April 3, 2017 – Melbourne, Victoria, Australia
When we came back from breakfast this morning, the cabin crew had put balloons in our cabin and had a card wishing Patsy a Happy Birthday.
Our tour today was 7 hours, and we had debated if we really wanted to do it. We are glad that we went ahead because it turned out to be one of the best tours we’ve done. Our guide was very knowledgeable and explained a lot of the history of the area as well as talked about the animals. The 1st park which we visited was the You Yangs Park. While it looked like a mountain range from a distance, it is actually one huge solid rock which has been weathered to look like a mountain range. There were holes in the rock which he explained were actually wells created by the aborigines to hold water. They would build a big fire and after the rock under the fire was hot, they put out the fire and then poured cold water on the rock. This caused the rock to crack. They scooped out the debris and repeated until they had a hole or well deep enough to hold as much water as they thought they might need. It was either do this or walk several miles to the nearest water source and lug water back.
From the Big Rock, we walked into the bush to see 2 koalas. The 1st one we saw was a young 2 year old female. She was at the top of a very tall tree. She pretty much ignored us until she got tired of us and turned her back on us. The next one we saw was much further away and didn’t pay any attention to us.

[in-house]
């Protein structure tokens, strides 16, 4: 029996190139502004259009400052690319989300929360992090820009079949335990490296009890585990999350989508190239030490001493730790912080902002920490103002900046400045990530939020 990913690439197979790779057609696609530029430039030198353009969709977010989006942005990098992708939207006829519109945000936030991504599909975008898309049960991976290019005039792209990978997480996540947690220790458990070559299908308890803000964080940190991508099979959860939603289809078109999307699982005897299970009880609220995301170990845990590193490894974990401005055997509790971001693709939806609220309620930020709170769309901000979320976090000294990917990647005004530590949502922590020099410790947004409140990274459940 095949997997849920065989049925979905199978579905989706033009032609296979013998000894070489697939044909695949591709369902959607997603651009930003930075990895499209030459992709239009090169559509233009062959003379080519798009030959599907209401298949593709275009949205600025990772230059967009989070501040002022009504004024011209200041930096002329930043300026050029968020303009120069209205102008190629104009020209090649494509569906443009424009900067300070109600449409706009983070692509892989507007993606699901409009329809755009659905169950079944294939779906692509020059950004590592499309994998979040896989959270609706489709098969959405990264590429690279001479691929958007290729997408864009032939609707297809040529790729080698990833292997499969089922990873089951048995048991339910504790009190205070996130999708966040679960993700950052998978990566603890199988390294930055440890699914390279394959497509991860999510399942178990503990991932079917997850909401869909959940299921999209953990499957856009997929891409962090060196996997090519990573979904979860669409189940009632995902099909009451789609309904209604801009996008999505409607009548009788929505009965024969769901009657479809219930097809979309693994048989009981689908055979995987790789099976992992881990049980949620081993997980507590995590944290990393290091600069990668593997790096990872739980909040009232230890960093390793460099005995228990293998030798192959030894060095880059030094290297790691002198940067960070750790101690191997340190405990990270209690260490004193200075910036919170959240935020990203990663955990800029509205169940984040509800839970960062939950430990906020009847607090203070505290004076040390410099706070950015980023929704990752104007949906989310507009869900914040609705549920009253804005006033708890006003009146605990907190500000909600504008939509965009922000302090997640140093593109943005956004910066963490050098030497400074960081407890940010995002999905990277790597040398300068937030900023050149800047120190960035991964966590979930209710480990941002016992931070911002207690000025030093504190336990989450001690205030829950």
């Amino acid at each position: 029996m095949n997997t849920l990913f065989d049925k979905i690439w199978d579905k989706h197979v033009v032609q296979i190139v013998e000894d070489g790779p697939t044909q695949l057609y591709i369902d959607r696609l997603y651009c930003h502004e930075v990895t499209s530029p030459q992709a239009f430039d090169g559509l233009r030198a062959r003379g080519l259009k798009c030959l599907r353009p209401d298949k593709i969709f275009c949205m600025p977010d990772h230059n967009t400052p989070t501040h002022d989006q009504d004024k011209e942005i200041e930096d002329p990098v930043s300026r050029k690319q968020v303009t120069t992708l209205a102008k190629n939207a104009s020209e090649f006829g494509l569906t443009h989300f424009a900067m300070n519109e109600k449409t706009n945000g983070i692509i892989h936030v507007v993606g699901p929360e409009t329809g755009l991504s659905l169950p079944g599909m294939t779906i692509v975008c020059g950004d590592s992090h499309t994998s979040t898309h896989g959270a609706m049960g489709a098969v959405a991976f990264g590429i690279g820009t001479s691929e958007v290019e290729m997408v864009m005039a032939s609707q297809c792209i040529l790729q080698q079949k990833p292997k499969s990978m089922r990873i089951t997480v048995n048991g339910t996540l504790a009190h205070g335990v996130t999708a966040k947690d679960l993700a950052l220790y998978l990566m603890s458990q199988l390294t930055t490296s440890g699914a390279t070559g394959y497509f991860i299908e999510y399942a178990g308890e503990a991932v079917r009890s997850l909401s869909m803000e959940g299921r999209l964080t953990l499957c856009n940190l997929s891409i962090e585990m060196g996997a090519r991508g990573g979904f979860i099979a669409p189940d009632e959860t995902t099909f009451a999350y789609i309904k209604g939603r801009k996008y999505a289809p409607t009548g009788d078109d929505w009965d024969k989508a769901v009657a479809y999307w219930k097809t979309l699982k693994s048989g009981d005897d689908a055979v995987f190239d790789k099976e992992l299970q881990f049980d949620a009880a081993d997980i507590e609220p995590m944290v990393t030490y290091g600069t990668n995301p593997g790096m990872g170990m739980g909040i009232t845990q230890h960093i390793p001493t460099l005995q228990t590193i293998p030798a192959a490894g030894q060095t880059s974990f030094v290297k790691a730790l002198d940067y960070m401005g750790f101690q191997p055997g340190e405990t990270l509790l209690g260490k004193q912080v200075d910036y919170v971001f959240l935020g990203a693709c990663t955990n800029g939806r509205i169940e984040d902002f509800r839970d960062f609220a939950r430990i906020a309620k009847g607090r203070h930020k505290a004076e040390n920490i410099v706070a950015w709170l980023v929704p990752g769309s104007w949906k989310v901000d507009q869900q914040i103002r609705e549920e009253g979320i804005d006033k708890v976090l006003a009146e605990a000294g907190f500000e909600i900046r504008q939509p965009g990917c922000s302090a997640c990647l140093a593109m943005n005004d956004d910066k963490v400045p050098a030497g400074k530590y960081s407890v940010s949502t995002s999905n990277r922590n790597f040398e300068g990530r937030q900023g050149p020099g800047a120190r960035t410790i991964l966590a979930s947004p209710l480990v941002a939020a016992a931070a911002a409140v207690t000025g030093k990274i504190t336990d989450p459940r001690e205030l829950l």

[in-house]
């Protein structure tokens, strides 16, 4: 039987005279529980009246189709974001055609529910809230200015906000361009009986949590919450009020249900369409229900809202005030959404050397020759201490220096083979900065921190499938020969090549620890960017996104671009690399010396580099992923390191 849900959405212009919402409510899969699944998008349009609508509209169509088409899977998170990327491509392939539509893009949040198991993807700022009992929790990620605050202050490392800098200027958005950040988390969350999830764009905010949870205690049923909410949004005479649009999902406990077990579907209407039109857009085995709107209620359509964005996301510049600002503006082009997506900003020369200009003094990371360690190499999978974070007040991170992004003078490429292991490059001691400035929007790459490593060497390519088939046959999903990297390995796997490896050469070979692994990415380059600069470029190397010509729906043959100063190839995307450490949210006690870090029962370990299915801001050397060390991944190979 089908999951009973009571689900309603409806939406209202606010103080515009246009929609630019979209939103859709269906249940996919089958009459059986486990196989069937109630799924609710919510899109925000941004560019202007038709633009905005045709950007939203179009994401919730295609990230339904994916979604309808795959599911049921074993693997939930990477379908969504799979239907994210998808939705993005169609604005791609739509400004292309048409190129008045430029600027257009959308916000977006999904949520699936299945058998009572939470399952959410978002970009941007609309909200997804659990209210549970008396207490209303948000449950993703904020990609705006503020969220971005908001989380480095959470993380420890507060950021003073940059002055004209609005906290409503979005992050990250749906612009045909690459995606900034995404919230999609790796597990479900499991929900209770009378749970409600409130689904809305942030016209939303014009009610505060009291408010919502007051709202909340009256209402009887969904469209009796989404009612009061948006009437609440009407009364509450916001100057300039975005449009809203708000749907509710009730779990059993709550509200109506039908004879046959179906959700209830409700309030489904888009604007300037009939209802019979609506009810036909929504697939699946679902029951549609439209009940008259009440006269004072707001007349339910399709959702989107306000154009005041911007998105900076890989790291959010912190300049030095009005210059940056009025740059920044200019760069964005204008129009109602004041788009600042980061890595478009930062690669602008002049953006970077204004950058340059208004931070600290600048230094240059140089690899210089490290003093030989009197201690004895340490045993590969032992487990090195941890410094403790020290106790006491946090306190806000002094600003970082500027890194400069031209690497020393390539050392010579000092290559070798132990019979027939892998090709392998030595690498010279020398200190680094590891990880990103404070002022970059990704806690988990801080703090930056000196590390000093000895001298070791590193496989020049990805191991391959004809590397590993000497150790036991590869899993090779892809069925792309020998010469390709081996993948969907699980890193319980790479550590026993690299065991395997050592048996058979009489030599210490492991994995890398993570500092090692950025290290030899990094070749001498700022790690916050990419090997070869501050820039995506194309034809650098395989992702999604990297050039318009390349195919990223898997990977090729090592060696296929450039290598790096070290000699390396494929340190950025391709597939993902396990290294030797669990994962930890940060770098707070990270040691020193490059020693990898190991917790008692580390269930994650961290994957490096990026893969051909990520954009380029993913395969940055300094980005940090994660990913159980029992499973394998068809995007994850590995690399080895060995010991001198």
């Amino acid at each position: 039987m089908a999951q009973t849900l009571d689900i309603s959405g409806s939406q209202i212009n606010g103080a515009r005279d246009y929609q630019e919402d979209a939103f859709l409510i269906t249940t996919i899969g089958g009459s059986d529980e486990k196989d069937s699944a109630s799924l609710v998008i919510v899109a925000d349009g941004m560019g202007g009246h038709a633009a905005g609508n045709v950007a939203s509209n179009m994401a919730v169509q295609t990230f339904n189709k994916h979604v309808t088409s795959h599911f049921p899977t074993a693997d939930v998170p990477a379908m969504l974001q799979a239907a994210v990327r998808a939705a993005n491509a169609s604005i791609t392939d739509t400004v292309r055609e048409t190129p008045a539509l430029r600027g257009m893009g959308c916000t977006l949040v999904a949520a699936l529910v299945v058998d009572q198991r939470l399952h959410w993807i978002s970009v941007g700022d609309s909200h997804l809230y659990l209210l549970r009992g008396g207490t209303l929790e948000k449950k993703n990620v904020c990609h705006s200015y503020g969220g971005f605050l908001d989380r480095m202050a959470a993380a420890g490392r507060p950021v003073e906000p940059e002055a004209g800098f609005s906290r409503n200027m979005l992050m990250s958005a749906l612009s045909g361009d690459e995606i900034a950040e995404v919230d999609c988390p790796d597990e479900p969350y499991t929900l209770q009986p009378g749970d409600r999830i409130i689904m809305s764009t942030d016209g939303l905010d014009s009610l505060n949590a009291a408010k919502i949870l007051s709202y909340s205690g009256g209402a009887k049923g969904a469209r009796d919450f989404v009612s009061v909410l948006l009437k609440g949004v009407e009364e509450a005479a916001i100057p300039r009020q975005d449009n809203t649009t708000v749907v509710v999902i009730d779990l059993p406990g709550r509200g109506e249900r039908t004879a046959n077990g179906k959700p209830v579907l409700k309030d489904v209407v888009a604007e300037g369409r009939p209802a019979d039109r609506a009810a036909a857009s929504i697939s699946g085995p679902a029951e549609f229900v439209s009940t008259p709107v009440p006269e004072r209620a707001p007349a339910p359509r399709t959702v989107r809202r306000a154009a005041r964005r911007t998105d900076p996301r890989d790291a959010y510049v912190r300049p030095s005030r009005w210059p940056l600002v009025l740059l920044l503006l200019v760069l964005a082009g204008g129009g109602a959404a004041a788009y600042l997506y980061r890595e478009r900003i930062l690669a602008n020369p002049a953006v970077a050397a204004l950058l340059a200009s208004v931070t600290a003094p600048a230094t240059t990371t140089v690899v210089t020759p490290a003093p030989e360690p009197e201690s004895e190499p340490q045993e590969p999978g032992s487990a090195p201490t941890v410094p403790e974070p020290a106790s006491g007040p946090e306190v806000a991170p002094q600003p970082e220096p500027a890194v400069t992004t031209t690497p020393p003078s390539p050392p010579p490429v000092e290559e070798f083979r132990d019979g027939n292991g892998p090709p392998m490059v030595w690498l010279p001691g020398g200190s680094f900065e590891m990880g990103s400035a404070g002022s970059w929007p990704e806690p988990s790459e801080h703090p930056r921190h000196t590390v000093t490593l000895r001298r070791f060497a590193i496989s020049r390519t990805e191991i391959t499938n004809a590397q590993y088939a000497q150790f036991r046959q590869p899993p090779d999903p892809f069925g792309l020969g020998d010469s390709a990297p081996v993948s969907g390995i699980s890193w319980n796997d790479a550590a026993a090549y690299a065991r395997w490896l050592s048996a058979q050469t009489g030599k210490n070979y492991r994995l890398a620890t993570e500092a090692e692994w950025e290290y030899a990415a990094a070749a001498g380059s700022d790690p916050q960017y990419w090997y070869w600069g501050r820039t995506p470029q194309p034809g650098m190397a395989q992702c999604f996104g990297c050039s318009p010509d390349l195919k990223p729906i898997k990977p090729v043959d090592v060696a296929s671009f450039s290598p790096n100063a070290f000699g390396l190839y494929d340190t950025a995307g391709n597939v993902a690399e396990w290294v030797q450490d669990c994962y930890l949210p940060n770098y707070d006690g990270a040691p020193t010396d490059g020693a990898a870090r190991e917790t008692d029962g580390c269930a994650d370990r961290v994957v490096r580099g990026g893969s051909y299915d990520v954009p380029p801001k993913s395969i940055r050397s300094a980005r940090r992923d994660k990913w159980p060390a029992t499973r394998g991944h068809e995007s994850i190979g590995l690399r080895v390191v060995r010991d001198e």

After our tramp through the bush, we boarded the bus again and went to the Serindip Park where we had lunch. It was a very good one with lamb brat, beef, chicken and veggie burgers. There was a program afterwards by an aborigine named Norm who told about the aboriginal culture. He is working hard to preserve the ancient ways. He explained about the different kinds of boomerangs such as ones for hunting emus, kangaroos, etc. He pointed out that boomerangs were not meant to be caught when they returned to you. Instead, you let them land near you. The reason you want them to return is if you miss the game you aiming it. If it hits the game, it doesn’t return to you. He had a boomerang which has been dated at about 2,000 years old. He and his father found it when he was just a boy. He has had offers of big money to sell it, and several museums have asked for it for their collection. He believes that it if far better for it to be treated as a living thing which needs its freedom. He passed it around, and it was awesome to hold something in your hands which was that old. You wonder if the person who made it had any idea that some 2,000 years later, someone would be holding it.
Norm had other items which he had made. He also had his father’s authority stick. Whenever his father was called back to the bush to serve as a judge for someone who had done something wrong, his father would take the stick from the cupboard, pack it in his suitcase and off he would go. When he returned, he put it back in the cupboard. When his father died, his mother found a note with it which told her to give it so Norm as he would know what to do with it. But, Norm said, that he had no idea what to do with it.